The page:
It turns out that Munilla Construction Management (MCM), builder of the Miami bridge that collapsed, also has a controversial record in Panama, though fortunately nothing as tragic as what happened yesterday when six people were killed. The company’s domestic record isn’t reassuring either.
ABC News has reported that MCM was “accused of substandard work in a lawsuit filed this month by a worker injured when a makeshift bridge MCM built at Fort Lauderdale International Airport collapsed under his weight, and had also been hit with a $143,000 judgment over an “arguable collapse” at another Miami bridge project.
Meanwhile, Miami New Times had reported that MCM beat out three competitors to win the bid to build the Florida International University bridge. It suggested that might have been connected to the fact that the company is one of the most politically connected firms in Florida “thanks to years of shelling out hundreds of thousands of dollars to campaigns.” Sometimes, said the newspaper, “their patronage was a little too obvious, even in Miami-Dade. In 2011, the county’s ethics director forced Gimenez to recuse himself from a $50 million contract vote that went to Munilla because the firm employed one of his sons, Julio, and paid another son, Carlos Jr., as its lobbyist.”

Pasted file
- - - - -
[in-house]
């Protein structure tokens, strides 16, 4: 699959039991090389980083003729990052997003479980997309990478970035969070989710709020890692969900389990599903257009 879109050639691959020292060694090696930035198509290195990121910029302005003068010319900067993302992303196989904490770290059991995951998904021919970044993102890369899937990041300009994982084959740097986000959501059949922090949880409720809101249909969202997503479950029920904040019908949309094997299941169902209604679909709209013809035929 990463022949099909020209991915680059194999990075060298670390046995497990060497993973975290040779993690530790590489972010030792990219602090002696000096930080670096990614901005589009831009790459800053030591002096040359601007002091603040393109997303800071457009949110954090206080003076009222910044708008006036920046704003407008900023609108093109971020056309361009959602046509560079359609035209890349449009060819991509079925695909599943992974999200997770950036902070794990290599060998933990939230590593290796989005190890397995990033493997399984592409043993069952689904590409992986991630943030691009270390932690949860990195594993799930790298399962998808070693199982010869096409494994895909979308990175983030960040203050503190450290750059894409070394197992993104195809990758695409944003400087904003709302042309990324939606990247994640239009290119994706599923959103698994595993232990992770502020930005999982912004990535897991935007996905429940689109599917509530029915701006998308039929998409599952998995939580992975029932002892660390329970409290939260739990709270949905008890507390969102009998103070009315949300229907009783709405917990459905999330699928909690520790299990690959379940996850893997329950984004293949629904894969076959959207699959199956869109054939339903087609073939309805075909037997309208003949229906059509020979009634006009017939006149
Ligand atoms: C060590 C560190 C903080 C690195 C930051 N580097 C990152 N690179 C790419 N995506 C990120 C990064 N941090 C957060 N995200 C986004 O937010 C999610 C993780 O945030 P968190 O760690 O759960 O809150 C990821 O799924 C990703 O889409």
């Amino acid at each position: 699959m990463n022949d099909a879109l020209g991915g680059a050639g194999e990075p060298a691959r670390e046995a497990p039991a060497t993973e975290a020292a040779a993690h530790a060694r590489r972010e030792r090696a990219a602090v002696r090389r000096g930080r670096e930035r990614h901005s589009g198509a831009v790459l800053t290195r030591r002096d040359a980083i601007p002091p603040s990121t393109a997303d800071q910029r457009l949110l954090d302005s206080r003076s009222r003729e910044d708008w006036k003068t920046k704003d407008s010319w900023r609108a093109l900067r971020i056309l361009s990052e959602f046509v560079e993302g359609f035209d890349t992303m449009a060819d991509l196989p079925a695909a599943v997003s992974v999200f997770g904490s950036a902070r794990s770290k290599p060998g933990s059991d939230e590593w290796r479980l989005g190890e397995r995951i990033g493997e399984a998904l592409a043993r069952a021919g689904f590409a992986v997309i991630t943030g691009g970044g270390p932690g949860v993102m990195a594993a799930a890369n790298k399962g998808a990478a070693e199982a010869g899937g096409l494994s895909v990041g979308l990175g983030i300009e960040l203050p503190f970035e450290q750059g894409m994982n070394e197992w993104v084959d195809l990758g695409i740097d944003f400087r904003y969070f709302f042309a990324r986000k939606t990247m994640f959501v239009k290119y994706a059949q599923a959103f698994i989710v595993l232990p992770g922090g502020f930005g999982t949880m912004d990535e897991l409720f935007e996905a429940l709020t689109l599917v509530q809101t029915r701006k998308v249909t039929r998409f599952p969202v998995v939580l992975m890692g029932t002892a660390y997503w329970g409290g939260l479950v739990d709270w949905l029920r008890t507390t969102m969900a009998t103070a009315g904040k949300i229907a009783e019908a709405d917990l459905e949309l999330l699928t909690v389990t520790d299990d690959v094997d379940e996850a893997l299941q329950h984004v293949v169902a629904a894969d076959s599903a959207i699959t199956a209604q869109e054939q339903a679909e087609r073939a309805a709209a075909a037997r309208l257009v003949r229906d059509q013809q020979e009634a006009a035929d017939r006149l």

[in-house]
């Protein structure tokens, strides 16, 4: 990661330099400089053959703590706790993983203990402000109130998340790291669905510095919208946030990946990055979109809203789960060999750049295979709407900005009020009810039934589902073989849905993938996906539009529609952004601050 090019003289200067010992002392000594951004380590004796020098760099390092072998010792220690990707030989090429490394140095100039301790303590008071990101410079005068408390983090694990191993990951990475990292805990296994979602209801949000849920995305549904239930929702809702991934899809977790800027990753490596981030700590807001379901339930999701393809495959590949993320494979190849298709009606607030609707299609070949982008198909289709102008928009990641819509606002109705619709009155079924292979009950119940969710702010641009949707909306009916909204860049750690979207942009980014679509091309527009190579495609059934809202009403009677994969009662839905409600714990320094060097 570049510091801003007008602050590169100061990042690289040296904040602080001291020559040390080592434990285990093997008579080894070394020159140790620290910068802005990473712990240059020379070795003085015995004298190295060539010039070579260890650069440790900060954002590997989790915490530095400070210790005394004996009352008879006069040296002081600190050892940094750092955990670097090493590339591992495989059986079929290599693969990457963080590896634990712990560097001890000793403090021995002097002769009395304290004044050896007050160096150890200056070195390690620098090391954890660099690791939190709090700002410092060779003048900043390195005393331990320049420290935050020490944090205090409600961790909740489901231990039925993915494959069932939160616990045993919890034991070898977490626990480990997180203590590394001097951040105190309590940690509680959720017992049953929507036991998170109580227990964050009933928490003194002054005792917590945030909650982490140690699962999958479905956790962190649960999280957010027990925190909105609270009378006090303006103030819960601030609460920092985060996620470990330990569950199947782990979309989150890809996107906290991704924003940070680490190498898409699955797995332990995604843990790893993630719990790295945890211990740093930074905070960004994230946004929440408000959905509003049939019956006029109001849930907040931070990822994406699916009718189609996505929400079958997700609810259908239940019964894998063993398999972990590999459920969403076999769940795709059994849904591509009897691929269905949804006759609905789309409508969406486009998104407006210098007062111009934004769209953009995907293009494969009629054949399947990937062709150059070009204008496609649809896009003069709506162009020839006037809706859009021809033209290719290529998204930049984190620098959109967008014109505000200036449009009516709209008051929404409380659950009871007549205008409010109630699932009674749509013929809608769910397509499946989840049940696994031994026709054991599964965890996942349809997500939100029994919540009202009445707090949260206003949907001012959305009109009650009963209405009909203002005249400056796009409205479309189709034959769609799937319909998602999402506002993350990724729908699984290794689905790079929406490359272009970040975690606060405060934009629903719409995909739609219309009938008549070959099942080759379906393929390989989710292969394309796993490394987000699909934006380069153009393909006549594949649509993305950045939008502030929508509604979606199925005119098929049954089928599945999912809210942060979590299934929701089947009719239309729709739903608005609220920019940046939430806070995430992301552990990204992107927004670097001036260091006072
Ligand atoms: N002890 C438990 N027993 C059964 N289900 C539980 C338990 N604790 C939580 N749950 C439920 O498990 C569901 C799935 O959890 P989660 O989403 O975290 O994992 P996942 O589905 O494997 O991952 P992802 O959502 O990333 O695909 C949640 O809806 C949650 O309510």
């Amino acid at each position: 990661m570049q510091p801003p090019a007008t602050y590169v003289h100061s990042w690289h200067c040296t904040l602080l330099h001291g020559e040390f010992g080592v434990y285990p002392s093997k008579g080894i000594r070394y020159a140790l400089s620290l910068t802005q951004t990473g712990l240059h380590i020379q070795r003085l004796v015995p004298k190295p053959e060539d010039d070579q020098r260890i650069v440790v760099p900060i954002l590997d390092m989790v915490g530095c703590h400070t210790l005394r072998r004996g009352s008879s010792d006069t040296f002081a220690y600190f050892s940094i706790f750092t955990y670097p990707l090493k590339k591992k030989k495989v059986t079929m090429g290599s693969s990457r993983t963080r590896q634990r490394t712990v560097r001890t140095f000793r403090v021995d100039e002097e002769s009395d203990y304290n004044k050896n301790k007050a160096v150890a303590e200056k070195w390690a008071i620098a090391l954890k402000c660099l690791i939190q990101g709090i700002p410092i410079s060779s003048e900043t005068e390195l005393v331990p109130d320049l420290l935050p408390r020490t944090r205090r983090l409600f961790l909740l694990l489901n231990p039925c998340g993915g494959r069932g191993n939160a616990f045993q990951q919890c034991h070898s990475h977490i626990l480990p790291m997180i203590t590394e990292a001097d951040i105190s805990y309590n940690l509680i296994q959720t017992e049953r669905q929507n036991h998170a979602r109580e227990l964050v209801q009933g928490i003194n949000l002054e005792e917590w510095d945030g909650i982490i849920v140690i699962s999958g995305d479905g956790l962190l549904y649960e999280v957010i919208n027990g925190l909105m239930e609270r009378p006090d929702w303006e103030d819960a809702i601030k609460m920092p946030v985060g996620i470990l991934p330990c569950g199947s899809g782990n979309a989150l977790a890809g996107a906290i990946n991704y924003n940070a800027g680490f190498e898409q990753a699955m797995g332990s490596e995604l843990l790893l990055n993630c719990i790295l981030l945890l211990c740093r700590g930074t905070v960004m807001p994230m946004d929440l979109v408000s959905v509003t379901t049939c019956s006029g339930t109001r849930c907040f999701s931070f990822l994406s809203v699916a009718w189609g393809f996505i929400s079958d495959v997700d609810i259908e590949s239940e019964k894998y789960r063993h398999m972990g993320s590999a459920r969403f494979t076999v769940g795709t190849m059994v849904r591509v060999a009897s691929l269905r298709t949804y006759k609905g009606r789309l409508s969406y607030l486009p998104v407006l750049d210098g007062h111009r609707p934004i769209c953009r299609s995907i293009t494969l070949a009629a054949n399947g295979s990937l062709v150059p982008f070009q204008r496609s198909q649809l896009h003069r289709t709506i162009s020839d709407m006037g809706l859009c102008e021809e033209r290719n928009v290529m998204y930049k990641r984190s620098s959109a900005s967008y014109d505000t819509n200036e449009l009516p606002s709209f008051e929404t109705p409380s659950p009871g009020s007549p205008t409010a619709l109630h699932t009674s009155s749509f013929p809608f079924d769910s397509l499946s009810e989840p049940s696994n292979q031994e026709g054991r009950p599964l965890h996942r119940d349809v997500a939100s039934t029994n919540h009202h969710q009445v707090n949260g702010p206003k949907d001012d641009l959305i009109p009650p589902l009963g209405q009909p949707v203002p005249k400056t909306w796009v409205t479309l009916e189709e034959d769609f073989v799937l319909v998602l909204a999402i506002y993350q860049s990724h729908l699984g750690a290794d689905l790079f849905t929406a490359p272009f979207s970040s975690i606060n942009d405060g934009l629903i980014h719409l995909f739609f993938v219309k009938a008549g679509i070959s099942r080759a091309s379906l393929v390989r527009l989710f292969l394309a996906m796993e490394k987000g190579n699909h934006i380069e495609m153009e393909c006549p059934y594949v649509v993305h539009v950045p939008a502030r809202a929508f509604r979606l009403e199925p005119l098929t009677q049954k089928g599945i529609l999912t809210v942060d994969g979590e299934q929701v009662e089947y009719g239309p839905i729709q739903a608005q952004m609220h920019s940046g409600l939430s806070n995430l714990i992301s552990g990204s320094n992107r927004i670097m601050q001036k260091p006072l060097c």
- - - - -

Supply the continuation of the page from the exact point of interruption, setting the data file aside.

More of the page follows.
Accounts in the Panamanian press and a local source say the company’s projects have been marked by cost overruns, contract extensions and questions about quality. The firm, which operates locally as MCM Global, has received a number of government contracts, including work on the Bridge of the Americas, which spans the Panama Canal.
The source said the firm, which has been operating in Panama since 2010, has developed very close ties to government officials. He said there have been a number of disputes about its projects and that it has been able to get amendments to contracts that added cash on top of original estimates.